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ORLANDO-Although the good ol’ boys network in the executive suites still abounds in many parts of the country, metro Orlando brokers and real estate company owners say they would welcome talented minority professionals to their upper-level offices if they could find them.

The problem, they tell GlobeSt.com, is there aren’t that many qualified minority real estate executives on the playing field yet. Take Realvest Partners Inc. in suburban Maitland, for example.

“I see no barrier (for minorities) to top management due to race,” Realvest’s founder/president George D. Livingston tells GlobeSt.com. “Experience, ability and success rules.”

At his own firm, Livingston concedes hiring minorities of either gender to middle management and top-level positions, has been challenging and not always successful.

“I have personally found it hard to recruit minority brokers, and we have tried,” says Livingston, a longtime committee member of FIABCI, the Paris-based organization of international corporate real estate executives.

Realvest Partners has one African American broker. The company’s controller is also African-American. Realvest is also scouting for an Arabic-speaking broker.

“For minority brokers to advance, they first need experience and then success at what they had been doing,” Livingston tells GlobeSt.com. “Keep in mind that until recently there were few minorities in this business,” he says. “In many cities, for many years, you saw few women running real estate companies or brokerages, but that is not true anymore.”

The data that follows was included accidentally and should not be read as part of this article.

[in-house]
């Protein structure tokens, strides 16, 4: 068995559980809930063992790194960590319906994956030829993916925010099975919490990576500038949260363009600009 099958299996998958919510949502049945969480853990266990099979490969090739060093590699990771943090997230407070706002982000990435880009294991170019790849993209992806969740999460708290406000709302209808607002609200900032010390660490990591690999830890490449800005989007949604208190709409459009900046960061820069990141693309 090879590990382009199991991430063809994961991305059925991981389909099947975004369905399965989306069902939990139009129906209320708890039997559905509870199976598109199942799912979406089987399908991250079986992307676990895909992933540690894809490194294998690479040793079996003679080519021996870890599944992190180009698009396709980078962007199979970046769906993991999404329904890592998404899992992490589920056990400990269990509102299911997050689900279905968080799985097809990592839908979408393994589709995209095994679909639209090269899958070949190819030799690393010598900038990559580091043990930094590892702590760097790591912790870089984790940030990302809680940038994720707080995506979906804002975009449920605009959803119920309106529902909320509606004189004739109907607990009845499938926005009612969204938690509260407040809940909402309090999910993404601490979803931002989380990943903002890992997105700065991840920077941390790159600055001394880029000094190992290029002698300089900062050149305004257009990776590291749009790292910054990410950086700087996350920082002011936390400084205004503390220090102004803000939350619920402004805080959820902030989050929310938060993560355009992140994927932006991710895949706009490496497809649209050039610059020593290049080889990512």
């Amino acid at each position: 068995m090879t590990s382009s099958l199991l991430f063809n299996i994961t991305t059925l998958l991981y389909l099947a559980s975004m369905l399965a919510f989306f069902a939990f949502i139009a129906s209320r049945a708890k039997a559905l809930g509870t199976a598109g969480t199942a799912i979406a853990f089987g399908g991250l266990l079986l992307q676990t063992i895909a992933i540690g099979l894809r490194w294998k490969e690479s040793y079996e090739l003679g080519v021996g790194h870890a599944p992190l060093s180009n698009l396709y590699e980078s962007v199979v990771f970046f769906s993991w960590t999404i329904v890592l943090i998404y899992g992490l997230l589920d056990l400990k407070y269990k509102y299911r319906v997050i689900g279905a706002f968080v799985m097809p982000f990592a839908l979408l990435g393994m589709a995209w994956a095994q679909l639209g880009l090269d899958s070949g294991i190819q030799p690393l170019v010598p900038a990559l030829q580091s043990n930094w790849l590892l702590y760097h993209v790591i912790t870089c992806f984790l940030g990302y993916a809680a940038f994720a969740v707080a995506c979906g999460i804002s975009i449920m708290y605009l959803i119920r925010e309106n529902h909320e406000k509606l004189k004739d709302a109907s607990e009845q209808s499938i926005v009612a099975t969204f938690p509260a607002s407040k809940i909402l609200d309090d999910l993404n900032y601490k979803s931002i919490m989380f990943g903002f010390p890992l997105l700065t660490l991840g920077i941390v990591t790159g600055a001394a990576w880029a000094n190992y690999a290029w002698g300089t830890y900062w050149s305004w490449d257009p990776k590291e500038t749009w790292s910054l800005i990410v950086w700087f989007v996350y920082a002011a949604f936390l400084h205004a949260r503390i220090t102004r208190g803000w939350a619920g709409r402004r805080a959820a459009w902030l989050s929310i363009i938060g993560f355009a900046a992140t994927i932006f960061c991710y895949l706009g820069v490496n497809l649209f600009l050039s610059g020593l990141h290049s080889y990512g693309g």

Livingston says “the same will be true for minorities if they get into the field and can prove themselves.”

Crashing the good ol’ boys network need not be a concern for minorities if they apply themselves and produce in the real estate arena, contends Dean Fritchen, senior associate, Arvida Realty Services Commercial Division, Winter Park, FL.

“Real estate is one of the last bastions of pure capitalism, and capitalism really cares little about your ethnicity,” Fritchen, a former corporate communications director at New York’s Madison Square Garden, tells GlobeSt.com. “It cares about whether you produce or not.”

He says, “possibly in the structured world of New York where people are hired and fired working for a large company, there could be some minority considerations.”

However, “in the world that exists here in Central Florida, we all see and work with a rainbow of players having a great array of backgrounds, beliefs and ancestry, which makes them interesting as individuals.”

But, Fritchen says, “in mutually pursuing a defined real estate objective, this does not matter and is irrelevant.” He says, “true ethnic codes can vary, but here, too, the basics are universal, so a person can be as successful as is his willingness to produce results.”

The Arvida broker says, “In real estate, this is only limited by the individual’s head. In most of this world, there is not that much middle management because most of us who labor in this vineyard are easily and directly measured by our production, be it in sales, hours of labor or ideas.”

Aware of the minority executive issue, the Certified Commercial Investment Member Institute in Chicago is allocating about one third of its 2002 national advertising campaign to diversity issues, hoping to attract more minority candidates to its CCIM designation program.

“Clearly, diversity is in the minds of industry leaders,” Robin L. Webb, a member of the national CCIM Management team and vice president/managing broker, Arvida Realty Services Commercial Division, Winter Park, FL, tells GlobeSt.com.

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